as follows: Using a financial calculator, input N = 10, I = 10, PV = -1,
PMT = 0, and FV = ?. Solving for FV you obtain \$2.59. This formulation
recognizes the “interest on interest” phenomenon.

6-4   For the same stated rate, daily compounding is best.   You would earn more
“interest on interest.”

6-5   False. One can find the present value of an embedded annuity and add this
PV to the PVs of the other individual cash flows to determine the present
value of the cash flow stream.

6-6   The concept of a perpetuity implies that payments will be received forever.
FV (Perpetuity) = PV (Perpetuity)(1 + i) = .

Answers and Solutions: 6 - 3
SOLUTIONS TO END-OF-CHAPTER PROBLEMS

6-1       0 10%    1                 2          3           4           5
|        |                 |          |           |           |
PV = 10,000                                                  FV5 = ?

FV5 = \$10,000(1.10)5
= \$10,000(1.61051) = \$16,105.10.

Alternatively, with a financial calculator enter the following:                     N = 5,
I = 10, PV = -10000, and PMT = 0. Solve for FV = \$16,105.10.

6-2       0 7%          5            10         15          20
|             |            |          |           |
PV = ?                                        FV20   = 5,000

With a financial calculator enter the following:                    N = 20, I = 7, PMT = 0,
and FV = 5000. Solve for PV = \$1,292.10.

6-3       0   6.5%                                n = ?
|                                         |
PV = 1                                   FVn = 2

2 = 1(1.065)n.

With a financial calculator enter the following:                    I = 6.5, PV = -1, PMT =
0, and FV = 2. Solve for N = 11.01 ≈ 11 years.

6-4    Using your financial calculator, enter the following data: I = 12; PV =
-42180.53; PMT = -5000; FV = 250000; N = ? Solve for N = 11. It will take
11 years for John to accumulate \$250,000.

6-5       0                                                             18
i = ?
|                                                             |
PV = 250,000                                              FV18   = 1,000,000

With a financial calculator enter the following: N = 18, PV = -250000, PMT
= 0, and FV = 1000000. Solve for I = 8.01% ≈ 8%.

6-6    0   7%      1            2          3          4              5
|           |            |          |          |              |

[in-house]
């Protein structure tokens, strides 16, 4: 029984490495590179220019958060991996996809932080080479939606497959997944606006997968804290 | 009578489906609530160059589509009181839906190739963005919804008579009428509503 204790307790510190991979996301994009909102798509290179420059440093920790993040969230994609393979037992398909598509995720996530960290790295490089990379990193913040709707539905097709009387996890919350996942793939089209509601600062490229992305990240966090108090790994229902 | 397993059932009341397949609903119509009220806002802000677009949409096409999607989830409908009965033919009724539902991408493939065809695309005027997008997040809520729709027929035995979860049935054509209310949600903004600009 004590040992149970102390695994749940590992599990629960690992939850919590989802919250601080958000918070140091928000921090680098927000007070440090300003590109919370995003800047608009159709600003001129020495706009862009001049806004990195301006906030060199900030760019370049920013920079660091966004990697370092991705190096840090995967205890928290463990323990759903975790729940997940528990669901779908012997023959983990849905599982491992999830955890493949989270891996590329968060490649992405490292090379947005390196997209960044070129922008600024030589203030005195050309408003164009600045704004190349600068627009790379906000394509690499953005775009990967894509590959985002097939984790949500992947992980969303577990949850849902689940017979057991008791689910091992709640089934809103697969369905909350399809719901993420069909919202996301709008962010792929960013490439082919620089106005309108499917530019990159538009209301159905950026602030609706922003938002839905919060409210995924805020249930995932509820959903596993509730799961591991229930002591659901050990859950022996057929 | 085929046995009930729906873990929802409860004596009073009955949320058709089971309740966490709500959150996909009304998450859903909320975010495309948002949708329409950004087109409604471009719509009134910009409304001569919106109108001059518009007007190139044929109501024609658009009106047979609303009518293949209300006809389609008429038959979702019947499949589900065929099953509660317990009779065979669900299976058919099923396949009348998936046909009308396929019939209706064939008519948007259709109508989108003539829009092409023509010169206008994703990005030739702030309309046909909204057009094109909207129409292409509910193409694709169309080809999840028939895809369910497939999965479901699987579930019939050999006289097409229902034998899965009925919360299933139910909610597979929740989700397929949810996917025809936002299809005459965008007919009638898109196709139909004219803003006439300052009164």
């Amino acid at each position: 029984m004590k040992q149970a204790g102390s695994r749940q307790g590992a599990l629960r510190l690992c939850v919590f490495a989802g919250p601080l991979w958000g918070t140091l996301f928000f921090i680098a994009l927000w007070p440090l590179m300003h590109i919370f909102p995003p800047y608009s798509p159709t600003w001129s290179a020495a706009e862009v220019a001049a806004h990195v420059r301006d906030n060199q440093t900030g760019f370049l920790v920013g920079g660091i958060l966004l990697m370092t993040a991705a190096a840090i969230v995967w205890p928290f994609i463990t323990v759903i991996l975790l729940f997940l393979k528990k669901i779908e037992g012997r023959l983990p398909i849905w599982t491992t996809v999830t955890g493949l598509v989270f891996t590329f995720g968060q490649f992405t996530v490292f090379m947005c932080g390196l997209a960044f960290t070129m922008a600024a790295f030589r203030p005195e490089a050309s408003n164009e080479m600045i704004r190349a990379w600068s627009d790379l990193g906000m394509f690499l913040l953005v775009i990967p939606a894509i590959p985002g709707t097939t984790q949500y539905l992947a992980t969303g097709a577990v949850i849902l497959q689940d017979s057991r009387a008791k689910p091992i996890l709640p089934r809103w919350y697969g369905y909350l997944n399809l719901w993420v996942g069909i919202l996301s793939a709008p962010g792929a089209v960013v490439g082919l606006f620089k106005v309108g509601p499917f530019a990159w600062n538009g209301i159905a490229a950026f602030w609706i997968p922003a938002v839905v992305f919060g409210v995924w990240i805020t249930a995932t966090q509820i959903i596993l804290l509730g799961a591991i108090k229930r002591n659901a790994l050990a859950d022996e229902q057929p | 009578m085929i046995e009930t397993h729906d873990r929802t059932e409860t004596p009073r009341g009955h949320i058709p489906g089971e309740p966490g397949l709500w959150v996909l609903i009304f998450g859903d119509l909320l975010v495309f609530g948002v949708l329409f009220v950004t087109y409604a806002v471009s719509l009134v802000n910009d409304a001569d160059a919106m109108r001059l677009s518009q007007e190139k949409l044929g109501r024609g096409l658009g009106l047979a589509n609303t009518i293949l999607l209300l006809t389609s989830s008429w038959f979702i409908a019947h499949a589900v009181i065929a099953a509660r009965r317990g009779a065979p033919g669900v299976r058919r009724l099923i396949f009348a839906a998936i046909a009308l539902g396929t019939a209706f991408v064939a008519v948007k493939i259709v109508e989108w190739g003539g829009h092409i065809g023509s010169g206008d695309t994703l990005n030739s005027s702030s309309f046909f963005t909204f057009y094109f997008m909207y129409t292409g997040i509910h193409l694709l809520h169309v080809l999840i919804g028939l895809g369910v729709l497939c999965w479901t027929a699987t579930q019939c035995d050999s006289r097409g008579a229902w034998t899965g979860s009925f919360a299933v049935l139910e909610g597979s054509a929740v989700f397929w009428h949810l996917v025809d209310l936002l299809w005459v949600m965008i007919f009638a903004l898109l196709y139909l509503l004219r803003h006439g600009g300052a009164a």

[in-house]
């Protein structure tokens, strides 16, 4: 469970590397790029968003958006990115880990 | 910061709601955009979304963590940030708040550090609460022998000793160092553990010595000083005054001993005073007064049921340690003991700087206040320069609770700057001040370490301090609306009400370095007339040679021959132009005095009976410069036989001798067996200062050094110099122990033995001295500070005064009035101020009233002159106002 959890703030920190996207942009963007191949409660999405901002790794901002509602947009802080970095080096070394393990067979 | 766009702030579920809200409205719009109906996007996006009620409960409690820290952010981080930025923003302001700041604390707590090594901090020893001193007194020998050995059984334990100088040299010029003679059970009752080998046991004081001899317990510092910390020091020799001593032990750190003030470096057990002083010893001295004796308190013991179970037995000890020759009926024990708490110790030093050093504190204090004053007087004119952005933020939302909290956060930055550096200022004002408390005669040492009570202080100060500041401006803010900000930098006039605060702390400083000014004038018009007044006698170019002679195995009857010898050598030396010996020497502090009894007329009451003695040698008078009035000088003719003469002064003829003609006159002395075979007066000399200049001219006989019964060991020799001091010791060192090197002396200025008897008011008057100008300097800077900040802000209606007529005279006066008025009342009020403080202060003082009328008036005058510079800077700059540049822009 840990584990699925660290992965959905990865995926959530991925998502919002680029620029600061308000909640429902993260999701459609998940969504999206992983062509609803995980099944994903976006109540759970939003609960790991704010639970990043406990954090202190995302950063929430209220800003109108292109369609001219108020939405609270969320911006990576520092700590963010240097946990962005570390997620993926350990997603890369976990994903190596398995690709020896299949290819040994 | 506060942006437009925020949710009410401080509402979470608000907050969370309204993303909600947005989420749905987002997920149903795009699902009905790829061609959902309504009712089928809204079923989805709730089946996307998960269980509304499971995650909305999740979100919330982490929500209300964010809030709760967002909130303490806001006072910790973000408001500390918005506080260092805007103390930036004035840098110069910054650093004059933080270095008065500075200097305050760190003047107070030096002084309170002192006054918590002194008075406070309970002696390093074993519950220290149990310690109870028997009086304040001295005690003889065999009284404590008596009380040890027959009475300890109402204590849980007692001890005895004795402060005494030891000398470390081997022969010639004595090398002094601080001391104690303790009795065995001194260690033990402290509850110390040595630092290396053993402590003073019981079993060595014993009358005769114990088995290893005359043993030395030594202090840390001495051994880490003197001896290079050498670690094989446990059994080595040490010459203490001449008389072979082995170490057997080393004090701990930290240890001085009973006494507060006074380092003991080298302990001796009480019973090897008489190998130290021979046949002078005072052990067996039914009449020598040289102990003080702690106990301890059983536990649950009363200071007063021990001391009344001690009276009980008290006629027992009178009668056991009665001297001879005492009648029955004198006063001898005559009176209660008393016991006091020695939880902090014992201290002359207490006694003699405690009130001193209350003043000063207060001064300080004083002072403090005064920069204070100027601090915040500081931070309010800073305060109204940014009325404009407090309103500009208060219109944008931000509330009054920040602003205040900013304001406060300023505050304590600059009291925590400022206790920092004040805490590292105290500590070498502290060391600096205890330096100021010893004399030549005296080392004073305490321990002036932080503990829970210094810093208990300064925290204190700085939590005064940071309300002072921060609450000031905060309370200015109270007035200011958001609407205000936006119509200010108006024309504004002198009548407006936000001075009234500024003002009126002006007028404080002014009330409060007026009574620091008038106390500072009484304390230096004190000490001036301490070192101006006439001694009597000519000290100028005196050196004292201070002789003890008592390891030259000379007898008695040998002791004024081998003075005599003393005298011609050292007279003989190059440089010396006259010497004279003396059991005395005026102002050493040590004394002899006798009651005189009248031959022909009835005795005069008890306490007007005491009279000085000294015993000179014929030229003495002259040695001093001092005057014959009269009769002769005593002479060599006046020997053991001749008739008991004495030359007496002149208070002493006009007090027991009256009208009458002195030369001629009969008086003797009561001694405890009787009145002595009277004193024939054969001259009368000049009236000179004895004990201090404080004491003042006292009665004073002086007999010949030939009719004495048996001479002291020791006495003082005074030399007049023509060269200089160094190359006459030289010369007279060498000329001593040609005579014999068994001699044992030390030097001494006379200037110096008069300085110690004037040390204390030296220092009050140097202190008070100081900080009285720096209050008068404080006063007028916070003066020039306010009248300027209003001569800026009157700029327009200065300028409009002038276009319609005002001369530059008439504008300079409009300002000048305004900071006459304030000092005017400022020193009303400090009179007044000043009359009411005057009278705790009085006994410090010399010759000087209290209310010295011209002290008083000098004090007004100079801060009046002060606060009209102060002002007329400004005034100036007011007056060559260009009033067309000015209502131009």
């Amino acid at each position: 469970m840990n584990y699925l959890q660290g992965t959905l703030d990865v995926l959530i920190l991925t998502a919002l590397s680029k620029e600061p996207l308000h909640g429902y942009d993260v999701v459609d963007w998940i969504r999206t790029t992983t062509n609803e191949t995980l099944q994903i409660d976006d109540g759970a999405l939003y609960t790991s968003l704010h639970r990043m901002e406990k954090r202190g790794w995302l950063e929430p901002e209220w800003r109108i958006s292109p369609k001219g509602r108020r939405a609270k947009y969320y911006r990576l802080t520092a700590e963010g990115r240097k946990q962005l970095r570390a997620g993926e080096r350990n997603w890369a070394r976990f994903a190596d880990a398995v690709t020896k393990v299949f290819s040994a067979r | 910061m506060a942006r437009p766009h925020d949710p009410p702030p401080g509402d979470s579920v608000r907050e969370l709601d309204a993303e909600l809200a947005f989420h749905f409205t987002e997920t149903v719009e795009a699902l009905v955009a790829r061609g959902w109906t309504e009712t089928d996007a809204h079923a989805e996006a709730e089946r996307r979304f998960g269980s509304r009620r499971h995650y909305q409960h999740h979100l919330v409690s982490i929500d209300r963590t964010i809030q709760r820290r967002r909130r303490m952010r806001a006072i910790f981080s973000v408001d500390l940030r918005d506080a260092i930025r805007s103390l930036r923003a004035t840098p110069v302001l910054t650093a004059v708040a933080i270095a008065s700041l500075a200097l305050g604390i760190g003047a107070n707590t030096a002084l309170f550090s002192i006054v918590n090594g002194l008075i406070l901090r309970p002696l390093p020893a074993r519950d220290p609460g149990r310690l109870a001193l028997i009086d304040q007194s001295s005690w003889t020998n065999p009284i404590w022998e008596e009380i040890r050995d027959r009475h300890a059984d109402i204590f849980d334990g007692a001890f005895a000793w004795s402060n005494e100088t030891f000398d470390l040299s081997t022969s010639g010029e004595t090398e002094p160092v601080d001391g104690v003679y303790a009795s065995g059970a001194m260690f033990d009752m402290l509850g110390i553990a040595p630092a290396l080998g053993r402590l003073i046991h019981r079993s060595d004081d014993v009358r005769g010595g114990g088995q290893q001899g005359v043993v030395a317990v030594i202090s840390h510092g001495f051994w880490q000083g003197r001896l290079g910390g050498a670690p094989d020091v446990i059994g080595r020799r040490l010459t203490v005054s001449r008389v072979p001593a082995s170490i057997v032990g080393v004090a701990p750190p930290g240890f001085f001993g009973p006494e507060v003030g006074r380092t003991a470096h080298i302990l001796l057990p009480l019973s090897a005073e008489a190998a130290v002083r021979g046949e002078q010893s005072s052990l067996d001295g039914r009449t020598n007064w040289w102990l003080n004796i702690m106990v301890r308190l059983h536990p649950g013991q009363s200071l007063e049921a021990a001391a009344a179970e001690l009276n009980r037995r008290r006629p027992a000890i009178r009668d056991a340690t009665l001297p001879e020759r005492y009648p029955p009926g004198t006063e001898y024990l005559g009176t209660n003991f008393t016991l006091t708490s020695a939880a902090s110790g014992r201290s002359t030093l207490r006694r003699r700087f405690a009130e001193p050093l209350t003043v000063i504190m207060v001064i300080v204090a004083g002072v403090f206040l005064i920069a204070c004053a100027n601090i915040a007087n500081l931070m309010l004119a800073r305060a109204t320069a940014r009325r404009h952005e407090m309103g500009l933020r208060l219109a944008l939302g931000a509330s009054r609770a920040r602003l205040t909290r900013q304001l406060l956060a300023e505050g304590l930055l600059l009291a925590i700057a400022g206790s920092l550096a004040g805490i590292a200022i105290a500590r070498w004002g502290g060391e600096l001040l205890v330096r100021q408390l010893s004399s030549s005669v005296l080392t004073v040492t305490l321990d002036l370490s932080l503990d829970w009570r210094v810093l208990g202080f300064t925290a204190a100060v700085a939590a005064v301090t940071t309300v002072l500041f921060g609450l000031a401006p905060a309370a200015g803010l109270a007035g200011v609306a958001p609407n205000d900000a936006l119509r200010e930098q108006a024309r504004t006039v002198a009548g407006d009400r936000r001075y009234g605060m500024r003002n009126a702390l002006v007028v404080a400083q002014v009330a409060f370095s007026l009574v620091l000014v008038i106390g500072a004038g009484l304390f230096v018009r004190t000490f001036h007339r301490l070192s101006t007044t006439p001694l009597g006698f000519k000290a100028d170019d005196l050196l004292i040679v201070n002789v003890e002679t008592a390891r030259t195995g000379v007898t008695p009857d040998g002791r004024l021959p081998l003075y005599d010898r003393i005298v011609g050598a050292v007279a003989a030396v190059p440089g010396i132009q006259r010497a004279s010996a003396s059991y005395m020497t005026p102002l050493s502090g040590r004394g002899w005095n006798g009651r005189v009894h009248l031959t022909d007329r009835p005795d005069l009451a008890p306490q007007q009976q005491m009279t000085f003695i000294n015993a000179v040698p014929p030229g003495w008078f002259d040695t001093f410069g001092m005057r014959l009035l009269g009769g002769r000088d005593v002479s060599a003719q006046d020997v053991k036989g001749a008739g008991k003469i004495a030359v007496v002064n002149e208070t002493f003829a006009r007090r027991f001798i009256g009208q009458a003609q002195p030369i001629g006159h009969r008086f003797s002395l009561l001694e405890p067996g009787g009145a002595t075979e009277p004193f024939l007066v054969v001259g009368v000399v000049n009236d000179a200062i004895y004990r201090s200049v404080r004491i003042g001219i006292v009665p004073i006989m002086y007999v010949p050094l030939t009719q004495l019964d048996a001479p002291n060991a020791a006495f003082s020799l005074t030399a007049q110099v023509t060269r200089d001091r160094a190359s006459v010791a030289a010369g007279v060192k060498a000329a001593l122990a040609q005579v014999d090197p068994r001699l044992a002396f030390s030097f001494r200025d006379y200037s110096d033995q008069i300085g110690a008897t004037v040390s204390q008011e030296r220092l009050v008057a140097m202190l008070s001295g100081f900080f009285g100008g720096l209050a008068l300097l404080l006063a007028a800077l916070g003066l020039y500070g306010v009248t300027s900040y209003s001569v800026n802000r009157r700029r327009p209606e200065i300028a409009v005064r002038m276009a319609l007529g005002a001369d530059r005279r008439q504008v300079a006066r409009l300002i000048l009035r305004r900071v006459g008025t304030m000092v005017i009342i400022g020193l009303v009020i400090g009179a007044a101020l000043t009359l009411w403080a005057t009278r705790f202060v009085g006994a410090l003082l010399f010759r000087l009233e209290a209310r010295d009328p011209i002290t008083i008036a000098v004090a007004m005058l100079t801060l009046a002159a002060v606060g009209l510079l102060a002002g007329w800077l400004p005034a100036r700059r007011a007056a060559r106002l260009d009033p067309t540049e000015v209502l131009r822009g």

300          300        300        300            300
FVA5 = ?

With a financial calculator enter the following:                     N = 5, I = 7, PV = 0,
and PMT = 300. Solve for FV = \$1,725.22.

Answers and Solutions: 6 - 4
6-7    0 7%           1             2            3            4            5
|              |             |            |            |            |
300            300           300          300          300

With a financial calculator, switch to “BEG” and enter the following: N =
5, I = 7, PV = 0, and PMT = 300. Solve for FV = \$1,845.99. Don’t forget
to switch back to “END” mode.

6-8         0            1              2             3            4            5           6
8%
|            |              |             |            |            |           |
100            100           100          200          300         500
PV = ?                                                                             FV = ?

Using a financial calculator, enter the following:

CF0   =     0
CF1   =   100,   Nj = 3
CF4   =   200     (Note     calculator will show CF2 on screen.)
CF5   =   300     (Note     calculator will show CF3 on screen.)
CF6   =   500     (Note     calculator will show CF4 on screen.)
and   I   = 8.     Solve    for NPV = \$923.98.

To solve for the FV of the cash flow stream with a calculator that doesn’t
have the NFV key, do the following: Enter N = 6, I = 8, PV = -923.98, and
PMT = 0. Solve for FV = \$1,466.24. You can check this as follows:

0   8%      1            2            3            4            5               6
|           |            |            |            |            |               |
100          100          100          200          300             500
   (1.08)
 (1.08)2
324.00
 (1.08)3
233.28
 (1.08)4
125.97
 (1.08)5
136.05
146.93
\$1,466.23

6-9   Using a financial calculator, enter the following:                              N = 60, I = 1, PV =
-20000, and FV = 0. Solve for PMT = \$444.89.
m
    i 
EAR = 1  N o m  - 1.0
     m 
= (1.01)12 - 1.0
= 12.68%.

Alternatively, using a financial calculator, enter the following: NOM% =
12 and P/YR = 12. Solve for EFF% = 12.6825%. Remember to change back to
P/YR = 1 on your calculator.

Answers and Solutions: 6 - 5
6-10   a. 1997 ?         1998        1999       2000        2001         2002
|              |           |          |           |            |
-6                                                             12 (in millions)

With a calculator, enter N = 5, PV = -6, PMT = 0, FV = 12, and then
solve for I = 14.87%.

b. The calculation described in the quotation fails to take account of the
compounding effect. It can be demonstrated to be incorrect as follows:

\$6,000,000(1.20)5 = \$6,000,000(2.4883) = \$14,929,800,

which is greater than \$12 million. Thus, the annual growth rate is less
than 20 percent; in fact, it is about 15 percent, as shown in Part a.

6-11    0        1       2       3      4      5       6       7     8     9       10
i   = ?
|        |       |       |      |      |       |       |     |     |        |
-4                                                                           8 (in millions)

With a calculator, enter N = 10, PV = -4, PMT = 0, FV = 8, and then solve
for I = 7.18%.

6-12     0 i = ?   1         2         3         4                                         30
|         |         |         |         |                                       |
85,000    -8,273.59 -8,273.59 -8,273.59 -8,273.59                                  -8,273.59

With a calculator, enter N = 30, PV = 85000, PMT = -8273.59, FV = 0, and